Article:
These are the books I bought at Glen East. (This pile represents impressive self-restraint on my part. I could have bought dozens more.)

Most of them came from the Eighth Day Books room, a Glen tradition. Warren, the owner, drives a big blue van full of books all the way from Kansas. (The bottom book was a just-for-fun purchase at the Odyssey Bookshop, across the street from Mt. Holyoke College, where we were staying.)

eighth day books glen workshop east

Eighth Day Books at Glen East

More than simply acquiring good words at the Glen, though, I spent the week listening, absorbing, soaking them in. I listened to Kathleen Norris read poetry during our worship services every night, from Philip Levine to Christina Rossetti, from Mark Van Doren to (Kathleen’s late husband) David Dwyer. (So many people asked for the titles and poets that one of the Glen staffers, the inimitable Anna, typed them all up for us at the end of the week.)

I also relished the words of old, beloved hymns, including “Be Thou My Vision” and “There is a Fountain Filled with Blood” and “Now Thank We All Our God.” I listened to Lauren Winner’s sermon on the Hebrew letter aleph, and to Kathleen’s nightly meditations on words related to gratitude, including “gifts” and “trust” and “hospitality.”

We writers also spent hours poring over each other’s words, in print and in conversation, scribbling notes and ideas on our manuscripts and in notebooks. We analyzed what the characters say in a scene, how the narrator shows us a place or describes her own feelings, what it means to speak about your past self with the wisdom of your present self. We even studied a graphic memoir and discussed the interplay of words and images. And we listened – though sometimes we interrupted one another in our eagerness to affirm or exclaim or tell our own stories. So many hours of words.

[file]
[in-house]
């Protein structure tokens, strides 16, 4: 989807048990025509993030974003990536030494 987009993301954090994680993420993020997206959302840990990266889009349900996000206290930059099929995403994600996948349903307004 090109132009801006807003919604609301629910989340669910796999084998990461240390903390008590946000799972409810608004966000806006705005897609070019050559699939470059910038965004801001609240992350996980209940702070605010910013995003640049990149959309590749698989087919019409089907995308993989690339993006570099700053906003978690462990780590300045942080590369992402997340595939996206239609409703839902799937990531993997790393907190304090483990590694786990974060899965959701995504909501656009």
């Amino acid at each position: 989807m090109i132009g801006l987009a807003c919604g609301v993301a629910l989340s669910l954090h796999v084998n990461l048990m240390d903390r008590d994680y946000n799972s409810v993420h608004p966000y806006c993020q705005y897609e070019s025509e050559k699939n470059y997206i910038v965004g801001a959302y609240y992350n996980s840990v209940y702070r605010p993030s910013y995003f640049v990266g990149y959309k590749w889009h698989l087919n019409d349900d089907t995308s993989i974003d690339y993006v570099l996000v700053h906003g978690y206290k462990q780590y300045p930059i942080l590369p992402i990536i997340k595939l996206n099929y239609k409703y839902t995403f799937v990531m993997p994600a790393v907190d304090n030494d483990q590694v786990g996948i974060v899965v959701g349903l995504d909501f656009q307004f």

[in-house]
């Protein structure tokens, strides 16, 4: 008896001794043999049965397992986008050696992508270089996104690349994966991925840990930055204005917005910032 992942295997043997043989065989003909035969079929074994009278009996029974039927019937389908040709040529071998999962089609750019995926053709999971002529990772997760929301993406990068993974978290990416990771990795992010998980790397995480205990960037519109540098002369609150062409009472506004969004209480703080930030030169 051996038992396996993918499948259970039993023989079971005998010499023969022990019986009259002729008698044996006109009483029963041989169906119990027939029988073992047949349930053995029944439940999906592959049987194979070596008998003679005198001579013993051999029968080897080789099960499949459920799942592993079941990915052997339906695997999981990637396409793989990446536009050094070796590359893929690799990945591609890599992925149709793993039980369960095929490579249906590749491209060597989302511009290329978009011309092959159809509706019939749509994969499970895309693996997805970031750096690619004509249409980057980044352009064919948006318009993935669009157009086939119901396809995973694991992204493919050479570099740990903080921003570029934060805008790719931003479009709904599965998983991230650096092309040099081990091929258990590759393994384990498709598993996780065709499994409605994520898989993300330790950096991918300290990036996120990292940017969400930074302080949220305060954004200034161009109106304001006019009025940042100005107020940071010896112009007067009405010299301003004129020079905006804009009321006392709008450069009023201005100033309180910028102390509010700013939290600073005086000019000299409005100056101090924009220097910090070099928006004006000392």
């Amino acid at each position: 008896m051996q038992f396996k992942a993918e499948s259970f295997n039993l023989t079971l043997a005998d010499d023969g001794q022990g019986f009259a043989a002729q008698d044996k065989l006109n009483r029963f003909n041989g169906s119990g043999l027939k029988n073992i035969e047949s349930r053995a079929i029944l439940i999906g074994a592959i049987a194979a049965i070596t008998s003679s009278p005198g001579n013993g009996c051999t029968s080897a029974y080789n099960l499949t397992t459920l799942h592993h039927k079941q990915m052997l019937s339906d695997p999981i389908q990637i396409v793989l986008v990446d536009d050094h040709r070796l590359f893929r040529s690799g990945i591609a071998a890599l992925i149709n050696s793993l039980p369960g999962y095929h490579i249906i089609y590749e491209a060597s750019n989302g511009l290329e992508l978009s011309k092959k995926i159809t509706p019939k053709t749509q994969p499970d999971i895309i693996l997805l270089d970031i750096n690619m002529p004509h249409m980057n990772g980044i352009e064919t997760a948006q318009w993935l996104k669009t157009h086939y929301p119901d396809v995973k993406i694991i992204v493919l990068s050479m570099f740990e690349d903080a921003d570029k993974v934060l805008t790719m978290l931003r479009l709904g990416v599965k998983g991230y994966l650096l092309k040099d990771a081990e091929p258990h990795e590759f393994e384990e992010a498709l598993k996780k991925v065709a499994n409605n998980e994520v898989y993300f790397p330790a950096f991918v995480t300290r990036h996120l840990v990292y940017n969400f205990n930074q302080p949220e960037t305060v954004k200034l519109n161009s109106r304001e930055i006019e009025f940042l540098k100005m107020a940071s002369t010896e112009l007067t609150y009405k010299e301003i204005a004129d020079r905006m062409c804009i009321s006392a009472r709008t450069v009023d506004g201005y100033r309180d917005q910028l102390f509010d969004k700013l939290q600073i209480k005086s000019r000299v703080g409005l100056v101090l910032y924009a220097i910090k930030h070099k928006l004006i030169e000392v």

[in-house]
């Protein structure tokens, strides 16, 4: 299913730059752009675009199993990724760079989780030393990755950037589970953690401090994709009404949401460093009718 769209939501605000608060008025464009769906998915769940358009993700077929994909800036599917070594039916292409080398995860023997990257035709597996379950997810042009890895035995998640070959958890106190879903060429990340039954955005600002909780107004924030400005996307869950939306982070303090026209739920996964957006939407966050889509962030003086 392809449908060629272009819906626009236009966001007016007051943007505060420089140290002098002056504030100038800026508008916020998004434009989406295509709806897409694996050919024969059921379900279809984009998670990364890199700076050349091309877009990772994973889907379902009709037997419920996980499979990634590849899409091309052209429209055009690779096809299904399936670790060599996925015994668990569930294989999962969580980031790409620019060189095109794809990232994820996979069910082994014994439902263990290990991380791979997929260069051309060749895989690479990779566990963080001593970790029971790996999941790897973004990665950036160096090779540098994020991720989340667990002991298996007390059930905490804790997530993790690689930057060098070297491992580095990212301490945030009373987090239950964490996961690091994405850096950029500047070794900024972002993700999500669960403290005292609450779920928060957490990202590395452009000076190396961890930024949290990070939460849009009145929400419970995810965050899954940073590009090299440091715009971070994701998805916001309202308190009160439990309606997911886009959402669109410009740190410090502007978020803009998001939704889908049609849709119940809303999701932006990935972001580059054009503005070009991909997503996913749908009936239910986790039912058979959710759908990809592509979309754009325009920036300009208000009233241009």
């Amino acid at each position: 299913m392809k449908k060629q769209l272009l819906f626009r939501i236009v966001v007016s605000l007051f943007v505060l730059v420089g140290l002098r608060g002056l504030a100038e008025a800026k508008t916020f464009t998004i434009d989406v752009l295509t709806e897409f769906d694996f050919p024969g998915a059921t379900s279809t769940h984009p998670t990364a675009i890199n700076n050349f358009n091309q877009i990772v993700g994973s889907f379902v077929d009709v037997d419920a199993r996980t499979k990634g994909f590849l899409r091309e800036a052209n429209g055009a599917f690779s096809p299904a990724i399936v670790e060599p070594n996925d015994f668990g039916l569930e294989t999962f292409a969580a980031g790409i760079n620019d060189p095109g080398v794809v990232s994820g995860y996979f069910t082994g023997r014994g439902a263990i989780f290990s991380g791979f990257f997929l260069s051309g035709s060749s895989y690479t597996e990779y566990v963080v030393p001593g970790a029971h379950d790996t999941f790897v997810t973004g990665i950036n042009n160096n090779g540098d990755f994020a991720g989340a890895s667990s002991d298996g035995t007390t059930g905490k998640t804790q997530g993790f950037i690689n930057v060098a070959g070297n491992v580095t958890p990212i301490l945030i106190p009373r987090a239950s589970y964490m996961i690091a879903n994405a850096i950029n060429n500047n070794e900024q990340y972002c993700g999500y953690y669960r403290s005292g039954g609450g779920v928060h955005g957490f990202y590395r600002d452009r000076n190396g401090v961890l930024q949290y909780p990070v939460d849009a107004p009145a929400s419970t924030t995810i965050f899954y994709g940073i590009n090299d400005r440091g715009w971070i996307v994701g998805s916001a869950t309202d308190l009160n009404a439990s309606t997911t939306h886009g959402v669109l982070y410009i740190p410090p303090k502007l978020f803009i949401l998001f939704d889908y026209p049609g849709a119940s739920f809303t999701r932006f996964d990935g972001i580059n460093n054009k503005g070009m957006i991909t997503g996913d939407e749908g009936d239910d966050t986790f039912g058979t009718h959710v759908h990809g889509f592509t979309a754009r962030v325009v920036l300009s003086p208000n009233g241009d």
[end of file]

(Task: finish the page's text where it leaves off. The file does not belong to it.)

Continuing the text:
I’ve been reading Caring for Words in a Culture of Lies (the top book in the stack up there) since I came home. And while Marilyn Chandler McEntyre writes with grace and wit and urgency about many facets of language, what she does on every page is remind me to pay attention. To cherish good words, and sift out the lazy or weak or damaging ones. To sit in silence and allow space for good words to well up, to resonate, to take root and blossom into something rich and wholesome.

I acquired a long list of book suggestions that week (the pile above is only the beginning). But I also gained something deeper, more precious, more elusive, more vital. A reminder to pay attention, to hone the precision of the words I put together, to ask why certain words and phrases and stories move me, to read with a discerning eye instead of skimming mindlessly. A reminder that words are valuable, and that it is our deep and human responsibility to use them well.

Where do you go to find good words?

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When writers and artists come together, there is music. And when the people of God come together, there is music. So at the Glen, as you might expect, we played and we listened and we sang.

mount holyoke college chapel

The chapel at Mt. Holyoke

Jan Krist ably led us in worship during the brief, nightly services, which felt like a semicolon, like a welcome pause after each long, full day of what Lauren Winner admitted, one morning as we wrapped up our workshop, is “hard and holy work.”